In Library and Archives Canada’s digital copy of the original minutes, the entry for September starts here on p. 260.

Minute Book 3: 1728-May through July: A Doctor is Sent to Oswego

There are no entries for April or June 1728.  During this time New York’s governor William Burnet was replaced by Colonel John Montgomerie, who arrived in New York on April 15th.  Burnet did not leave for his new position as governor of Massachusetts and New Hampshire until July.  Many of the records preceding July 1728 are numbered in a way that suggests they are copies rather than originals, leading me to suspect that at some point the new governor had things copied and they got out of order in the process, perhaps leading to the loss of some materials.

The sole entry for May, a copy of a letter from the Commissioners of Indian Affairs to the governor, does not say which governor was being addressed, but the wording suggests that it was Colonel Montgomerie. The commissioners thanked him for acknowledging the importance of security on New York’s frontier and tried to convince him that they needed financial support to guarantee that security since their affairs were conducted on credit.

The letter shows that troops at Oswego were still becoming ill. It is unclear what disease was affecting them or whether it was the same thing that made people sick the year before.   The governor asked the commissioners to find a doctor to address the problem and in their letter of May 13th they said they had agreed with Charles Kerr, “a fitt person” “who understands Bleeding and Phisick,” to go to Oswego for a year in exchange for sixty pounds to be paid on his return. They planned to provide him with “wine Rum & sugar for the use of the sick men.” The governor approved their choice and on July 19th he received his orders to go to Oswego as “chirugeon.”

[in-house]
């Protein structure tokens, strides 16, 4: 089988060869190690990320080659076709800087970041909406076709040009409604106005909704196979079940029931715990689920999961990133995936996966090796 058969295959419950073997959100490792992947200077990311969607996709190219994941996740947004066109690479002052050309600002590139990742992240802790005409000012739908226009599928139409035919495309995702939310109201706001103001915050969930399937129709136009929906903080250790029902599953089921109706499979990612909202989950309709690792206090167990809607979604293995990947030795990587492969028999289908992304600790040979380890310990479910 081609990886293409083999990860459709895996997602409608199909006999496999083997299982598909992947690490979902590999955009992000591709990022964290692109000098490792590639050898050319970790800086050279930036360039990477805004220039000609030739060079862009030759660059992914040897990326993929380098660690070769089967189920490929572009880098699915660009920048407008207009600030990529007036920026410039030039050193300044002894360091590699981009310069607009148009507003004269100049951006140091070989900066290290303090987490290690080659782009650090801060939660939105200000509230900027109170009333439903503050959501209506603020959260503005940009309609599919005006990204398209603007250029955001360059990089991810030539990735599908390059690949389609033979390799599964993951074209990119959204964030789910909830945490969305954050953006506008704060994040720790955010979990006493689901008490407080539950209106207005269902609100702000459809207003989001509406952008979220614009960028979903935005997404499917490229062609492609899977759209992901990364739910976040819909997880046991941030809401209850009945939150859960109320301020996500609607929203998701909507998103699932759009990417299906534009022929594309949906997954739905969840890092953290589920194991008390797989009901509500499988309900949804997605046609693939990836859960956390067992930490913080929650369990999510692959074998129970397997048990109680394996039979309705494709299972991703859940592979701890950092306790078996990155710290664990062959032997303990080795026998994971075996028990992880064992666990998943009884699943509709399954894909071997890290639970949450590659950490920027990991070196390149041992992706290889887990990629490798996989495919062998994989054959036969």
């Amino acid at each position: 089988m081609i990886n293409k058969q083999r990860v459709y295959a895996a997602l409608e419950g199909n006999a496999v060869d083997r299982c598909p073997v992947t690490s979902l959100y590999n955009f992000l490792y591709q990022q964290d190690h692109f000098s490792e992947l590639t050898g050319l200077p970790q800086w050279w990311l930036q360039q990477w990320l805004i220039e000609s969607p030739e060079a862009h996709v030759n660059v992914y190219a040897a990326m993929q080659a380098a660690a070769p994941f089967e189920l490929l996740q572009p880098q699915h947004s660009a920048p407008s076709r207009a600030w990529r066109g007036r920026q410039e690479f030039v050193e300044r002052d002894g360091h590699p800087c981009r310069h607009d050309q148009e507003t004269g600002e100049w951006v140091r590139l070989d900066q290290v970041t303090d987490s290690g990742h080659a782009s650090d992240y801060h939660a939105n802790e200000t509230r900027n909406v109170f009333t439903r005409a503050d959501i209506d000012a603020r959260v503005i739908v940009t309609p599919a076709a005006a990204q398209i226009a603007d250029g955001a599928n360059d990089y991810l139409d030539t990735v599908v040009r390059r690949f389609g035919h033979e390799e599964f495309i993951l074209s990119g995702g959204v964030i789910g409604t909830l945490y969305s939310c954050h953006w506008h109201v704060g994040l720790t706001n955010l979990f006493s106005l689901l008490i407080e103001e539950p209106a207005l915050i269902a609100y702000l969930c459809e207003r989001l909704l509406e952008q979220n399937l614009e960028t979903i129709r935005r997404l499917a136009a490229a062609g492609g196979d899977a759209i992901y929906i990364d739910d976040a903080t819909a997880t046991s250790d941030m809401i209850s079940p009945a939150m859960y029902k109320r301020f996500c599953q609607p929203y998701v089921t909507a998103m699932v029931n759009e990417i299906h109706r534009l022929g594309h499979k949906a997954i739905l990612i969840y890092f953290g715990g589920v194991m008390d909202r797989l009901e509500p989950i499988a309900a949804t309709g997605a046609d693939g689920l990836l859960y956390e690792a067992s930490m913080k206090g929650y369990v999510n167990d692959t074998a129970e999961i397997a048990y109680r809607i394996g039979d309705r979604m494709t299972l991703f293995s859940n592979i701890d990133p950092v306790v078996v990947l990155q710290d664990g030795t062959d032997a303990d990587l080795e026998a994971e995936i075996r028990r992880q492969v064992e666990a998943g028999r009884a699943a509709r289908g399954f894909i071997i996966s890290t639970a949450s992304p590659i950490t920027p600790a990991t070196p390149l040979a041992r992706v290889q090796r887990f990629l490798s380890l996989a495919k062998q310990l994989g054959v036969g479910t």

In Library and Archives Canada’s digital copy of the original minutes, the entry for May starts here on p. 216.

Minute Book 3: 1727-December: Schawenadie Heeds the French Call to Attack Oswego; Laurence Claessen Returns to Onondaga

The last entry for the year describes a meeting on December 27th with an Oneida leader named Canachquanie.  He had been sent to bring some alarming news that the Oneidas had heard from Seneca and Cayouga Indians about events in Canada. An officer at the French fort at Cataraqui (Fort Frontenac, located at present day Kingston Ontario) had recently told Haudenosaunee people there to return to the Six Nations quickly before the commander of the fort arrived from Montreal in order to avoid any “unhappy accident.” Moreover “the Indians of Schowinnade & about the number of 700 made frequently their dances of war According to their Custum to go to war in the Spring” to destroy the new house at Oswego. Everyone knew about it and children “sung these Songs of war in the Streets.” The French at Montreal had confirmed this news.

Canachquanie told the commissioners that the Onondaga messengers who had agreed with Philip and Peter Schuyler to visit Canada and persuade Indians there not to attack Oswego had only gone one day’s journey before they returned, saying they were sick. As described in the record, this was a “feigned excuse,” but considering how many people had been sick the previous summer at Albany and Oswego, it is easy to believe that the messengers were telling the truth. On the other hand perhaps they heard about the war dances and decided not to proceed.